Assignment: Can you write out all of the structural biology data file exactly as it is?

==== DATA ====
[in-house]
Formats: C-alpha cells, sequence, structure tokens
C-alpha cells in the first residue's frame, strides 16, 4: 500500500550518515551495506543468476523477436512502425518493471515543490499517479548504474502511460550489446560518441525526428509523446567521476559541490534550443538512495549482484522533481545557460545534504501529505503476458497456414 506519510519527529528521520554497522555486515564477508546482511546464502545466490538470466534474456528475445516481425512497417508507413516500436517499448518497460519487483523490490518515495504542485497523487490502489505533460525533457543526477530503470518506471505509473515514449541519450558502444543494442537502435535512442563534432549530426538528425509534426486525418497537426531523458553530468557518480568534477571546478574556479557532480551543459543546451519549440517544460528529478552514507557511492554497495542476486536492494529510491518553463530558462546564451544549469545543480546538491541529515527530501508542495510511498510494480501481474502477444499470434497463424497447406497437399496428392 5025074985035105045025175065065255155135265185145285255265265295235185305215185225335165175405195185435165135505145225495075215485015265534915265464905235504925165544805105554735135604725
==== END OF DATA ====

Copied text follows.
[in-house]
Formats: C-alpha cells, sequence, structure tokens
C-alpha cells in the first residue's frame, strides 16, 4: 500500500550518515551495506543468476523477436512502425518493471515543490499517479548504474502511460550489446560518441525526428509523446567521476559541490534550443538512495549482484522533481545557460545534504501529505503476458497456414 506519510519527529528521520554497522555486515564477508546482511546464502545466490538470466534474456528475445516481425512497417508507413516500436517499448518497460519487483523490490518515495504542485497523487490502489505533460525533457543526477530503470518506471505509473515514449541519450558502444543494442537502435535512442563534432549530426538528425509534426486525418497537426531523458553530468557518480568534477571546478574556479557532480551543459543546451519549440517544460528529478552514507557511492554497495542476486536492494529510491518553463530558462546564451544549469545543480546538491541529515527530501508542495510511498510494480501481474502477444499470434497463424497447406497437399496428392 5025074985035105045025175065065255155135265185145285255265265295235185305215185225335165175405195185435165135505145225495075215485015265534915265464905235504925165544805105554735135604725